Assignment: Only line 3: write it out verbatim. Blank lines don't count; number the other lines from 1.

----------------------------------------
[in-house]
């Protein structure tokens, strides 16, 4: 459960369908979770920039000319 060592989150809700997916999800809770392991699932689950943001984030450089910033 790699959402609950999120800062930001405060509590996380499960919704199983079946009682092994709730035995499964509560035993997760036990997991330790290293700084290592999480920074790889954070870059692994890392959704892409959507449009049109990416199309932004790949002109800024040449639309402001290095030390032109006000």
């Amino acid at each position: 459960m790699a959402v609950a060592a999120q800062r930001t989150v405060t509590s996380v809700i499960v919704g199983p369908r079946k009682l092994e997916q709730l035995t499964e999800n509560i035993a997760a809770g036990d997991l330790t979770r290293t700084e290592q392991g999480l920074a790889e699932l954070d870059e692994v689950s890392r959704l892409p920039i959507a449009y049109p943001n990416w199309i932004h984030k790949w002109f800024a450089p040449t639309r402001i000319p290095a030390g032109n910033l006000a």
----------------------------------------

């Amino acid at each position: 459960m790699a959402v609950a060592a999120q800062r930001t989150v405060t509590s996380v809700i499960v919704g199983p369908r079946k009682l092994e997916q709730l035995t499964e999800n509560i035993a997760a809770g036990d997991l330790t979770r290293t700084e290592q392991g999480l920074a790889e699932l954070d870059e692994v689950s890392r959704l892409p920039i959507a449009y049109p943001n990416w199309i932004h984030k790949w002109f800024a450089p040449t639309r402001i000319p290095a030390g032109n910033l006000a």